In my mailbag recently was a question that helped me choose the August selection for the Color of Money Book Club.

A reader asked: "Is there any book you can recommend that will just give a plain-English description of mutual funds and other types of funds and bonds for someone like me? I have tried reading a couple of magazines but they immediately jump into jargon I don't understand. Even if I hire a financial planner, I still want to be able to understand what they're doing with my investments."

Good question. I would recommend "Dictionary of Financial Terms" by husband and wife authors Virginia B. Morris and Kenneth M. Morris (Lightbulb Press, $14.95).

The couple produces a series of financial guides through Lightbulb Press. He is the chairman and chief executive of the company, and she is its editorial director.

What I like best about "Dictionary of Financial Terms" and the reason I made it this month's pick is the use of plain language and colorful illustrations to make dry material interesting.

This is a dictionary for the average man or woman. It can also serve as a refresher for people who think they know it all (and they often don't).

Really, folks, if you have money to save or invest, you've got to have at least a basic understanding of the words and phrases that have become germane as to how we conduct our consumer business.

For example, I recently conducted a budgeting workshop for some women at my church. We were talking about how much to invest and how important it was to build that into your budget. At that point, I decided to ask the women if they knew what an IRA was.

Well, almost everyone nodded. Not quite convinced, I decided to test them a little further.

"So, ladies, what does IRA stand for?" I asked.

"Individual Retirement Account," most responded.

"Good. Now who can explain exactly what an IRA is?"

"It's for retirement investing," someone said.

"True, but explain to me how it works."

Silence.

Upon pressing them, I found that most only vaguely knew that an IRA is just the account you set up and that you have to select investments to go into it.

Here's what else "Dictionary of Financial Terms" says about an IRA (for those who don't know): "These tax-deferred retirement accounts are designed to encourage working people to invest for the long term. If you earn income from work, or are married to someone who does, you can put up to $3,000 per year in an IRA and postpone paying tax on any earnings. If you're 50 or over, you can invest an additional $500 each year."

"In this day and age, we are so dependent on all this fairly complicated financial stuff," Virginia Morris said in an interview. "But we aren't always sure of some things, such as the difference between tax-exempt and tax-deferred."

Do you know?

If you read "Dictionary of Financial Terms," you would find out that some investments are tax-exempt, which means you don't have to pay income tax on their earnings. Tax-deferred means you are allowed to postpone paying income tax until you begin withdrawing from the account in which the investment is held.

The best part of this book is that you can get updates posted on the company's Web site at www.lightbulbpress.com/onlinedictionary/onlinedictionary.html. Click on the link that says "Try the dictionary."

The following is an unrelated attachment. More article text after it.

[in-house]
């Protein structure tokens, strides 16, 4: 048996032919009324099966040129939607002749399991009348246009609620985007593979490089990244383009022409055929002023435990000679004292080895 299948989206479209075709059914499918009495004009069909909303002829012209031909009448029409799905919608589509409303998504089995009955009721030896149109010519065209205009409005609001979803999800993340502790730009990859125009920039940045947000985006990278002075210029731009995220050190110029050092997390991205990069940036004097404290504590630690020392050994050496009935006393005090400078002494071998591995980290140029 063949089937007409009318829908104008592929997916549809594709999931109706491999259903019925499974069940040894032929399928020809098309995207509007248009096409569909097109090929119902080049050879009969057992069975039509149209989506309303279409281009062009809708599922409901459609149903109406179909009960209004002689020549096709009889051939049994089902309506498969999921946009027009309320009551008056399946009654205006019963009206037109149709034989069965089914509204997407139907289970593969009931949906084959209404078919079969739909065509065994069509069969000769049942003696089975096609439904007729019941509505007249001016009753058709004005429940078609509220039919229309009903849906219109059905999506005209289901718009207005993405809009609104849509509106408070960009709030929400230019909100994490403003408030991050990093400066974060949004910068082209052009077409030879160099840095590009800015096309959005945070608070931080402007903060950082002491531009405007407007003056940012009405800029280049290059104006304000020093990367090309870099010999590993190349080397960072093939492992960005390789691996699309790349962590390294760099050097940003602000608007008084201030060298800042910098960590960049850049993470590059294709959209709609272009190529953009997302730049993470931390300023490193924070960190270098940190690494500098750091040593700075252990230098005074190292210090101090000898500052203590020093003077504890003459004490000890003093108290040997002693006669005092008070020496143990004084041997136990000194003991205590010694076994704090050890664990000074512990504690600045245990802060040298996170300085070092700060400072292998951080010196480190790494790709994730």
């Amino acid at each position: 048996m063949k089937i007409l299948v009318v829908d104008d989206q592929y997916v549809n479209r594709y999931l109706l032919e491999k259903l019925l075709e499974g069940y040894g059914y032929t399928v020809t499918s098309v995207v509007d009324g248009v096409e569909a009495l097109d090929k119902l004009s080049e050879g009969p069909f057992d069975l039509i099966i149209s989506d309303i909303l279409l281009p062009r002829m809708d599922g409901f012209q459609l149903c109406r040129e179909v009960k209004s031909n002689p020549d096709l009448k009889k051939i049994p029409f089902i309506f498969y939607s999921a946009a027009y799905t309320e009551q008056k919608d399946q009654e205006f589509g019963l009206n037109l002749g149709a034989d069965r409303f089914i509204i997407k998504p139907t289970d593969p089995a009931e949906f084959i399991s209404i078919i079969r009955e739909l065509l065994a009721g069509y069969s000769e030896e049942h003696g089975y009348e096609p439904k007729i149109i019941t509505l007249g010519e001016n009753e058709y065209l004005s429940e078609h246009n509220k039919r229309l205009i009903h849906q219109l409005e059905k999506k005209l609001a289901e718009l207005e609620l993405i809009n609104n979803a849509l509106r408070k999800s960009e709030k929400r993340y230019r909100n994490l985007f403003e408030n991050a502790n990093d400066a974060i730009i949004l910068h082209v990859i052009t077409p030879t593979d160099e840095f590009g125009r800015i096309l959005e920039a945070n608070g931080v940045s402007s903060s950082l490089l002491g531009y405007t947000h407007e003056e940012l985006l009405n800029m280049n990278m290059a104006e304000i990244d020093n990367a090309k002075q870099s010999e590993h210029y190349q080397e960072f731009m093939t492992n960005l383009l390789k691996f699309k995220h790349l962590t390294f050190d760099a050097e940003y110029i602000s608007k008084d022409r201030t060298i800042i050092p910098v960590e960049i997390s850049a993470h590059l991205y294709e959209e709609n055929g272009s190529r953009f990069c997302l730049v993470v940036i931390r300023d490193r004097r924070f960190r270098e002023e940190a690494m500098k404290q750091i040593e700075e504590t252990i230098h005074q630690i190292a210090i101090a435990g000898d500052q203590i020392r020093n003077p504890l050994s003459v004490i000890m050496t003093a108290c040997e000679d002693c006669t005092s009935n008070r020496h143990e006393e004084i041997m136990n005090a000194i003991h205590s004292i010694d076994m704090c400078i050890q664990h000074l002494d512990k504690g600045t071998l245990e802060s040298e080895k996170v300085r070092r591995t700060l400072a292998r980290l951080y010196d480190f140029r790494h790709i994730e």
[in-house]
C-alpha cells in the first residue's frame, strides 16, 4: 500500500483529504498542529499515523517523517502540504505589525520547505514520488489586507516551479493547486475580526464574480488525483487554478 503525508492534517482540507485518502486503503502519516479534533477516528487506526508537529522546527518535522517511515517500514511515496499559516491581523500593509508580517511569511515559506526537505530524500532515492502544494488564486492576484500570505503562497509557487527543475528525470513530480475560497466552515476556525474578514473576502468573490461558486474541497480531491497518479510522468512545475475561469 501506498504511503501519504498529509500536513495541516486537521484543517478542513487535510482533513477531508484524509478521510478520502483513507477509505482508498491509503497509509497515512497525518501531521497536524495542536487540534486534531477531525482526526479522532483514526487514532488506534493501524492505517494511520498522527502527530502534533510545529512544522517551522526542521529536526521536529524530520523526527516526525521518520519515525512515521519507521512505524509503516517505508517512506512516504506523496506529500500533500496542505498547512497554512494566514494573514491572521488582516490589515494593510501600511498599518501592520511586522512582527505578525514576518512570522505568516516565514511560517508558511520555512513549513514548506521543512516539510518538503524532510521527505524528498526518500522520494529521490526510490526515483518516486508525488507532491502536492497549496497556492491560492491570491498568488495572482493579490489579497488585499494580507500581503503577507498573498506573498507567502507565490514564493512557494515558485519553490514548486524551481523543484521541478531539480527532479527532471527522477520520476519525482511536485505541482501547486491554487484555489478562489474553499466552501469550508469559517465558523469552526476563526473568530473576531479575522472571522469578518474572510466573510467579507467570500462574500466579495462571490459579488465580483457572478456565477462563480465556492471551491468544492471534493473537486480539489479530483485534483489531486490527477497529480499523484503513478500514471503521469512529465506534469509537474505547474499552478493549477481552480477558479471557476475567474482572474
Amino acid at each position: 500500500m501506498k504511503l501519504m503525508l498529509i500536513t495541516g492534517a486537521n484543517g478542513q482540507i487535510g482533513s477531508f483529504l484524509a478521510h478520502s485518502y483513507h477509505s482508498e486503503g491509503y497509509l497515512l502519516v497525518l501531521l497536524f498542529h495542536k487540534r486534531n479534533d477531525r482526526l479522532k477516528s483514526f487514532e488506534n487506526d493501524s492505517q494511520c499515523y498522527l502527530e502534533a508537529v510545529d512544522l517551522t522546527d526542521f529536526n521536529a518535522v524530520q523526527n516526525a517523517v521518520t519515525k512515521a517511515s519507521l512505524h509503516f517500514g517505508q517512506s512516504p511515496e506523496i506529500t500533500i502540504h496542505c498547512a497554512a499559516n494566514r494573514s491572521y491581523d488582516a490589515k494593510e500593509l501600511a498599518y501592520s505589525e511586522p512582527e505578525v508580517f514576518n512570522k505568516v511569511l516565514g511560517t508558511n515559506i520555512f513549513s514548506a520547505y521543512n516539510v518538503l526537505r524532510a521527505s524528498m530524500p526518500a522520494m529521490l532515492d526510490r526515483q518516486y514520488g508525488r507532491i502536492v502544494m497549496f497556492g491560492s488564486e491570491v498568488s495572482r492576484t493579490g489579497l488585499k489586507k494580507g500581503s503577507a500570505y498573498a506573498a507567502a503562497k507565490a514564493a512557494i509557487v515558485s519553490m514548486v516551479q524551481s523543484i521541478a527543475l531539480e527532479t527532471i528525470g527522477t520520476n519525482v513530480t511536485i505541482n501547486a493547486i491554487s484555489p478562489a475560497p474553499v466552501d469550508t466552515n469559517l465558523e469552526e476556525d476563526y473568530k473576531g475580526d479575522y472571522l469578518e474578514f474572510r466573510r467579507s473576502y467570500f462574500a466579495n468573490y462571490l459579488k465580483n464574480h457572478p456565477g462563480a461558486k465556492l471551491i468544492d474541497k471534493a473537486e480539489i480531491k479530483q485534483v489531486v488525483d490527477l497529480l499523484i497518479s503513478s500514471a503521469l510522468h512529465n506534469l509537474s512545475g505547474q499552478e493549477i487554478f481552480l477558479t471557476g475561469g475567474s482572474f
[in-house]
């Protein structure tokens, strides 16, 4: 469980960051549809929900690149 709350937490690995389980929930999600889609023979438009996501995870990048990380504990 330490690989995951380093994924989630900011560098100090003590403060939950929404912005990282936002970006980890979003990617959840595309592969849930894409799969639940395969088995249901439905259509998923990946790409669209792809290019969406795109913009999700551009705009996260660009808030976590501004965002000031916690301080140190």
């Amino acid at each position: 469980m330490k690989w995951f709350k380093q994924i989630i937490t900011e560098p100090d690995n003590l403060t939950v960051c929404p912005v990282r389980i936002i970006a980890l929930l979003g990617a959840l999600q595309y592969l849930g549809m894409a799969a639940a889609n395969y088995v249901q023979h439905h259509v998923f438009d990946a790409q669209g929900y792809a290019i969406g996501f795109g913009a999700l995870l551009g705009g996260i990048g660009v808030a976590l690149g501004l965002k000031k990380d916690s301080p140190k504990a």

The online version of the dictionary is updated at least four times a year, Virginia Morris said. Thank goodness, because there is always something new about personal finance.

And before you grouse about why you should buy the book when the definitions are online for free, let me say that I think it's worth it to have a hard copy. Wouldn't it be useful, during a meeting with your financial adviser or some other financial professional, to have this dictionary handy to look up terms you don't understand?

I certainly wouldn't hesitate to do that (and have). Besides, you may not always have convenient access to a computer.

"I think we all need reference guides," Virginia Morris said. "The financial language used today is so technical, and the people who know it don't always take the time to explain it to their clients. Or they don't always realize that their client doesn't understand what they are talking about."

I agree with the reader who corresponded with me. Even if you have a professional working with you, you've got to know the playbook he or she is using. The best investment you can make is to buy a dictionary that will help you build your financial vocabulary.

If you want to join the Color of Money Book Club, subscribe to my new electronic newsletter at www.washingtonpost.com/newsletters. Scroll down the page and click on the box for Personal Finance. As a benefit, each month, randomly selected subscribers will get a free copy of the book club selection. Also join me at 1 p.m. Aug. 18 at www.washingtonpost.com for an online discussion with Virginia Morris.

Michelle Singletary discusses personal finance every Tuesday on NPR's "Day to Day" program and online at www.npr.org. Readers can write to her at The Washington Post, 1150 15th St. NW, Washington, D.C. 20071 or send e-mail to singletarym@washpost.com. Comments and questions are welcome, but please note that they may be used in a future column, with the writer's name, unless a specific request to do otherwise is indicated.